The image of the motorcyclist for many, old enough to remember the movie “Easy Rider,” is captured in the lyrics sung by Steppenwolf’s lead singer John Kay; “Get your motor runnin’, Head out on the highway, Lookin’ for adventure, And whatever comes our way,” from the iconic 1969 song “Born to be Wild.”
It is the image of running on two wheels, freedom, a counter-culture worldview and disdain for boxier transportation. While the experience of traversing the interstates and backroads on two wheels does provide an extra degree of freedom, the average motorcyclist just likes the experience of being on the back of a bike. It is just a different way of getting around.
Chris Jones Sr. is a biomedical CT specialist and lead imaging services technician in the clinical engineering department at Johns Hopkins Bayview Medical Center in Baltimore. Jones has a bachelor’s in health care administration and is a certified PACS associate. He is also a Microsoft certified professional.
Jones is one of those motorcycle enthusiasts who take the two-wheel approach whenever it is practical.
Jones’ enjoyment of motorcycling goes back to his teens, although his parents were not fans.
“I would say that my interest really started watching the ‘Wild World of Sports’ and seeing a super motocross race from Germany in the late ’60s, early ’70s,” he says.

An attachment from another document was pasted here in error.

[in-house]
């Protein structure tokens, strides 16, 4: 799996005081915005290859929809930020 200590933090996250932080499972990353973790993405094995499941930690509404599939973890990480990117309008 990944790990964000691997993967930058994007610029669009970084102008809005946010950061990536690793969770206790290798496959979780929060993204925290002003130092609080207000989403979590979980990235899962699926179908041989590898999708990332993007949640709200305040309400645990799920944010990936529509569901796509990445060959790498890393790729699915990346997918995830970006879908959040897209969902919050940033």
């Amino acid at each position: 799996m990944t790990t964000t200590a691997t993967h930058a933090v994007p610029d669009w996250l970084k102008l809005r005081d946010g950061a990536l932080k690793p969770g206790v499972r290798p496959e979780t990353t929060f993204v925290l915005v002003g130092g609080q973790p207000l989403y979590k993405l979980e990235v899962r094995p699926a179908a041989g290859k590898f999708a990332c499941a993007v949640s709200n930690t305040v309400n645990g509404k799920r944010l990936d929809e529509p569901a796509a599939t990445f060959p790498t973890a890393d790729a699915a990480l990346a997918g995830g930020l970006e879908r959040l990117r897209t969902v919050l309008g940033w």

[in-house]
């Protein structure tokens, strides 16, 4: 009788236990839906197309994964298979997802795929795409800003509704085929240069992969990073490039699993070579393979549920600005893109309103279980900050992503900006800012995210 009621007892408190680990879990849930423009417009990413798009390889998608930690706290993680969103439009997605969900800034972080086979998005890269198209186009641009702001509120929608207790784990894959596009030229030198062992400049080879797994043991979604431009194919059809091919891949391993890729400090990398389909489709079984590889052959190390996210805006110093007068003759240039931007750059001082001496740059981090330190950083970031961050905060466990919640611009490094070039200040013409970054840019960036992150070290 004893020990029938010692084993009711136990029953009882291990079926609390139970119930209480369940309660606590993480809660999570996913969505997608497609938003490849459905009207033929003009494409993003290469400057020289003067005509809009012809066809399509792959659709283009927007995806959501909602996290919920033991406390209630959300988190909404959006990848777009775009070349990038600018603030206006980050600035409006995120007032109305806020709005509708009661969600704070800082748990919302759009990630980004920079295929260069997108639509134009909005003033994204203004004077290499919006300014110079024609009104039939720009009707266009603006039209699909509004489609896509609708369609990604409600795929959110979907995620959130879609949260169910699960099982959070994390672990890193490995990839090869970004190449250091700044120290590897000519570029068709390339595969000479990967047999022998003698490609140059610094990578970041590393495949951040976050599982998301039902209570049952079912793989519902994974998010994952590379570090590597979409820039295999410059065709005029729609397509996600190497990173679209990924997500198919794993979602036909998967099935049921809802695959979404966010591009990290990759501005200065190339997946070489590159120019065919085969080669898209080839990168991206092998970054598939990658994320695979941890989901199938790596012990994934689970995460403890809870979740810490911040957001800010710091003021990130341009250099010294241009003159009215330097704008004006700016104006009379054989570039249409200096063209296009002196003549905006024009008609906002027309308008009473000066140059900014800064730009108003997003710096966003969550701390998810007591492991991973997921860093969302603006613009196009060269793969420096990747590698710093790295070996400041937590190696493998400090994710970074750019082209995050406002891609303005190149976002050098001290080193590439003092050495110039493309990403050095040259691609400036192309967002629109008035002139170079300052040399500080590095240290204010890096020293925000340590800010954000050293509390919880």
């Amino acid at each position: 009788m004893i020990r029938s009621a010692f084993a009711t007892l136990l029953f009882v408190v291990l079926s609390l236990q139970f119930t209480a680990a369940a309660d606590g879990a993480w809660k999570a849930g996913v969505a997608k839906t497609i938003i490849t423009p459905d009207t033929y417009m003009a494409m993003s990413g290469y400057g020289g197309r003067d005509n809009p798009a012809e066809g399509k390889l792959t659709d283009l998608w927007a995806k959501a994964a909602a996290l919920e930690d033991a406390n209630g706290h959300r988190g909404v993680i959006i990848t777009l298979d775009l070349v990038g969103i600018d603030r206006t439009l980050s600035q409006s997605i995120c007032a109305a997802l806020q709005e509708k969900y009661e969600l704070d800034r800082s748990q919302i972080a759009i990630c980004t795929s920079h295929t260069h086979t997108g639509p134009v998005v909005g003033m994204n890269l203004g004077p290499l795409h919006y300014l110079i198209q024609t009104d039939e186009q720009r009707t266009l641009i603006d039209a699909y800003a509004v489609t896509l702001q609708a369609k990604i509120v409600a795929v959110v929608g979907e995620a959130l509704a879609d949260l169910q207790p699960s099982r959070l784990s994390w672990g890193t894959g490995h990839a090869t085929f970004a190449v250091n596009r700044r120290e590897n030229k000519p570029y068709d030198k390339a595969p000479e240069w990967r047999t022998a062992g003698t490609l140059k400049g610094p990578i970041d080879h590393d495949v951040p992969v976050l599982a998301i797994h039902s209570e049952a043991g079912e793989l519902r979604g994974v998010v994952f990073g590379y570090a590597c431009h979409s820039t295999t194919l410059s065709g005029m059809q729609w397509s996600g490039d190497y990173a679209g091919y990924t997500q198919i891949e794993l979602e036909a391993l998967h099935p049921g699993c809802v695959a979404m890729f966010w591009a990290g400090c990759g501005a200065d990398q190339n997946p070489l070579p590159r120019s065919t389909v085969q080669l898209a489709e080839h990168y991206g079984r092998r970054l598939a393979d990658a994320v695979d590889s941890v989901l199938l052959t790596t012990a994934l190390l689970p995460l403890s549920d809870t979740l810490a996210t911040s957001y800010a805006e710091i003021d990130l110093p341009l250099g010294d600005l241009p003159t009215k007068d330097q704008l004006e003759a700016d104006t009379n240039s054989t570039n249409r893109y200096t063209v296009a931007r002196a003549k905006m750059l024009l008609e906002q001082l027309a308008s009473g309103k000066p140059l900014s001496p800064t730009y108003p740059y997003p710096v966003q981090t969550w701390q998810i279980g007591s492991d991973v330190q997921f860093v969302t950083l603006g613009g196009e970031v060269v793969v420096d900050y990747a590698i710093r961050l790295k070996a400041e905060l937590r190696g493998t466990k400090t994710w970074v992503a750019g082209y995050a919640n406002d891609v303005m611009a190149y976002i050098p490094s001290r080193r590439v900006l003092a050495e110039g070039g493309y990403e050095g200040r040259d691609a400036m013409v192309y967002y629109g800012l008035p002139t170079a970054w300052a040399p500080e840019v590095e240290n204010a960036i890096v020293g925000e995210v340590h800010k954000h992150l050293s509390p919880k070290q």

He remembers when he had his first experience with a bike.
“I guess when I was around 14 or 15, a friend of my brother and I had an old 50cc Honda dirt bike we would ride around on. It was fun and we enjoyed the life on two wheels. Unfortunately, our parents – dad a physician, [and] mom just didn’t like them.”
The enthusiasm for motorcycling grew later on thanks to his brother.
“When I got out of the military in 1984 – from active duty – I was living in Albuquerque, New Mexico – he loaned me his Kawasaki 650 LTD and I fell in love with the two wheel life once again. I moved to Virginia Beach, Virginia and my roommate had a Harley-Davidson 1200 Custom that he let me ride when he was out to sea,” Jones says.
Today, Jones’ ride is a 2004 Yamaha 1100 Custom that goes by the name of Veronica.
“Well, Veronica and I do a daily run to work and home – weather permitting – cold, snow, and rain are a no-no for us. I have just started to do some MotoVlogging on my rides, maintenance and other aspects of motorcycles. I also have joined a Motorcycle Amino – for meetups, chats and other motorcycle related interests,” Jones says. (The Amino app brings together communities of people with similar interests.)
Besides his local commuting, Jones has also taken his bikes for longer rides. When he lived in Virginia, it was mostly local, but that wasn’t the case in New Mexico or today.
“When I was in New Mexico, I rode to Colorado, Utah, and Wyoming for some trips,” he says.
“Veronica and I have travelled to Pennsylvania, West Virginia and the Eastern Shore several times. I am looking forward this year to making an extended trip in to upper Pennsylvania, Connecticut (to see my sister and brother-in-law), make a trip to Virginia Beach to ride with my brother – he owns a BMW R1150 RT,” Jones says.